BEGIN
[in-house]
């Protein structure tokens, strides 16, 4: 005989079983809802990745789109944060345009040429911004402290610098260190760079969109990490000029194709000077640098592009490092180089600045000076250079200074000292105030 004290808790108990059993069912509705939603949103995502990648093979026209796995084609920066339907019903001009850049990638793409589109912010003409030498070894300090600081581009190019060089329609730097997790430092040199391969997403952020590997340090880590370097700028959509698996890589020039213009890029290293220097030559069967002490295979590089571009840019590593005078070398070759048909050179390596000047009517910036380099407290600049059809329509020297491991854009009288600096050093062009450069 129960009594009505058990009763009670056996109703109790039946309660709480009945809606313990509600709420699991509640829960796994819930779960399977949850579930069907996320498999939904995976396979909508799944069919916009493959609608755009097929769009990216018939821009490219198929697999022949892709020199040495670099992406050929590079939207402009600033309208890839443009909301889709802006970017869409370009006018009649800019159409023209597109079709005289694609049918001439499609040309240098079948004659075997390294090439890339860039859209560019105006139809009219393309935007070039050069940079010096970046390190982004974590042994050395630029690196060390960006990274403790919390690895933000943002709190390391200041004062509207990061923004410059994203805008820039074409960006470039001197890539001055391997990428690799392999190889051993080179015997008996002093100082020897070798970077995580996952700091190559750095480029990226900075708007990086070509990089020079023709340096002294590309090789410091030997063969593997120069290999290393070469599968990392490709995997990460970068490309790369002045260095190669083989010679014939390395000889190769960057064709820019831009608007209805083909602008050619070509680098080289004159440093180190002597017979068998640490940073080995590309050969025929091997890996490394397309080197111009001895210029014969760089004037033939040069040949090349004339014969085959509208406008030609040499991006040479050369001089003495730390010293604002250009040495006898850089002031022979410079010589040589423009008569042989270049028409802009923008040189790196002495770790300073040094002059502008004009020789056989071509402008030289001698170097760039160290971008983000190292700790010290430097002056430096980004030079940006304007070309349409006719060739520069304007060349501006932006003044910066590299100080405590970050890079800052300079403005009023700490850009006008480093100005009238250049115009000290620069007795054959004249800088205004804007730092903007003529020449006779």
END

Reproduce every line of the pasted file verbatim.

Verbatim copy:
[in-house]
């Protein structure tokens, strides 16, 4: 005989079983809802990745789109944060345009040429911004402290610098260190760079969109990490000029194709000077640098592009490092180089600045000076250079200074000292105030 004290808790108990059993069912509705939603949103995502990648093979026209796995084609920066339907019903001009850049990638793409589109912010003409030498070894300090600081581009190019060089329609730097997790430092040199391969997403952020590997340090880590370097700028959509698996890589020039213009890029290293220097030559069967002490295979590089571009840019590593005078070398070759048909050179390596000047009517910036380099407290600049059809329509020297491991854009009288600096050093062009450069 129960009594009505058990009763009670056996109703109790039946309660709480009945809606313990509600709420699991509640829960796994819930779960399977949850579930069907996320498999939904995976396979909508799944069919916009493959609608755009097929769009990216018939821009490219198929697999022949892709020199040495670099992406050929590079939207402009600033309208890839443009909301889709802006970017869409370009006018009649800019159409023209597109079709005289694609049918001439499609040309240098079948004659075997390294090439890339860039859209560019105006139809009219393309935007070039050069940079010096970046390190982004974590042994050395630029690196060390960006990274403790919390690895933000943002709190390391200041004062509207990061923004410059994203805008820039074409960006470039001197890539001055391997990428690799392999190889051993080179015997008996002093100082020897070798970077995580996952700091190559750095480029990226900075708007990086070509990089020079023709340096002294590309090789410091030997063969593997120069290999290393070469599968990392490709995997990460970068490309790369002045260095190669083989010679014939390395000889190769960057064709820019831009608007209805083909602008050619070509680098080289004159440093180190002597017979068998640490940073080995590309050969025929091997890996490394397309080197111009001895210029014969760089004037033939040069040949090349004339014969085959509208406008030609040499991006040479050369001089003495730390010293604002250009040495006898850089002031022979410079010589040589423009008569042989270049028409802009923008040189790196002495770790300073040094002059502008004009020789056989071509402008030289001698170097760039160290971008983000190292700790010290430097002056430096980004030079940006304007070309349409006719060739520069304007060349501006932006003044910066590299100080405590970050890079800052300079403005009023700490850009006008480093100005009238250049115009000290620069007795054959004249800088205004804007730092903007003529020449006779």